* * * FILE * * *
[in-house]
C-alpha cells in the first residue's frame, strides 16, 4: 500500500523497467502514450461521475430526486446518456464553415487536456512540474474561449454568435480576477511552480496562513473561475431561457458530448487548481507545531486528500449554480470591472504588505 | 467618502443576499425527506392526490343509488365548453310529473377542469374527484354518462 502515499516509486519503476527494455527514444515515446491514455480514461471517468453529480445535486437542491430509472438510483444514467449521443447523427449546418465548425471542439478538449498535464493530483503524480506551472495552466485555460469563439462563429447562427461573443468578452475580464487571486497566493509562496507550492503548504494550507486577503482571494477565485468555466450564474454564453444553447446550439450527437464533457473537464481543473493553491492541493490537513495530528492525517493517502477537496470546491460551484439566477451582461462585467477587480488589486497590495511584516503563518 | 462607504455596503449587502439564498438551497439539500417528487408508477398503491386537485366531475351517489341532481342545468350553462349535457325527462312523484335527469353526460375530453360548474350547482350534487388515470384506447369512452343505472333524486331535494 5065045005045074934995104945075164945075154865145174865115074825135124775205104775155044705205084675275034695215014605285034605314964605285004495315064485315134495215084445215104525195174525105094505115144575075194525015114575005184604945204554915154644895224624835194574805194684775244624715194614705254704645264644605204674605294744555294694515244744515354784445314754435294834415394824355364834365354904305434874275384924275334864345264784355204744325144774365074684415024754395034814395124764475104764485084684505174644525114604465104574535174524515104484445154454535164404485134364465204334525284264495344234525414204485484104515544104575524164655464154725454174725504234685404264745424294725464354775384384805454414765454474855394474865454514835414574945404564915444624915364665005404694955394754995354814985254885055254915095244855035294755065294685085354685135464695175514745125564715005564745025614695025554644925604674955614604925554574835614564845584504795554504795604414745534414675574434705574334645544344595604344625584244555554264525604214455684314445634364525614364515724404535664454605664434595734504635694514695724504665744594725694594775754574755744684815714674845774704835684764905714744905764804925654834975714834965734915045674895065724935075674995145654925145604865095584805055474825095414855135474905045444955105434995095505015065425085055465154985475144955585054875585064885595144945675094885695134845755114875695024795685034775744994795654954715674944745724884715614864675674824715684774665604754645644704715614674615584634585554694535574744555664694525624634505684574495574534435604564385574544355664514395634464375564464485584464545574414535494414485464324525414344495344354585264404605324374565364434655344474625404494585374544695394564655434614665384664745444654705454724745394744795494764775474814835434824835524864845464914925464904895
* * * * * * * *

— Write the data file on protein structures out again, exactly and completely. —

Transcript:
[in-house]
C-alpha cells in the first residue's frame, strides 16, 4: 500500500523497467502514450461521475430526486446518456464553415487536456512540474474561449454568435480576477511552480496562513473561475431561457458530448487548481507545531486528500449554480470591472504588505 | 467618502443576499425527506392526490343509488365548453310529473377542469374527484354518462 502515499516509486519503476527494455527514444515515446491514455480514461471517468453529480445535486437542491430509472438510483444514467449521443447523427449546418465548425471542439478538449498535464493530483503524480506551472495552466485555460469563439462563429447562427461573443468578452475580464487571486497566493509562496507550492503548504494550507486577503482571494477565485468555466450564474454564453444553447446550439450527437464533457473537464481543473493553491492541493490537513495530528492525517493517502477537496470546491460551484439566477451582461462585467477587480488589486497590495511584516503563518 | 462607504455596503449587502439564498438551497439539500417528487408508477398503491386537485366531475351517489341532481342545468350553462349535457325527462312523484335527469353526460375530453360548474350547482350534487388515470384506447369512452343505472333524486331535494 5065045005045074934995104945075164945075154865145174865115074825135124775205104775155044705205084675275034695215014605285034605314964605285004495315064485315134495215084445215104525195174525105094505115144575075194525015114575005184604945204554915154644895224624835194574805194684775244624715194614705254704645264644605204674605294744555294694515244744515354784445314754435294834415394824355364834365354904305434874275384924275334864345264784355204744325144774365074684415024754395034814395124764475104764485084684505174644525114604465104574535174524515104484445154454535164404485134364465204334525284264495344234525414204485484104515544104575524164655464154725454174725504234685404264745424294725464354775384384805454414765454474855394474865454514835414574945404564915444624915364665005404694955394754995354814985254885055254915095244855035294755065294685085354685135464695175514745125564715005564745025614695025554644925604674955614604925554574835614564845584504795554504795604414745534414675574434705574334645544344595604344625584244555554264525604214455684314445634364525614364515724404535664454605664434595734504635694514695724504665744594725694594775754574755744684815714674845774704835684764905714744905764804925654834975714834965734915045674895065724935075674995145654925145604865095584805055474825095414855135474905045444955105434995095505015065425085055465154985475144955585054875585064885595144945675094885695134845755114875695024795685034775744994795654954715674944745724884715614864675674824715684774665604754645644704715614674615584634585554694535574744555664694525624634505684574495574534435604564385574544355664514395634464375564464485584464545574414535494414485464324525414344495344354585264404605324374565364434655344474625404494585374544695394564655434614665384664745444654705454724745394744795494764775474814835434824835524864845464914925464904895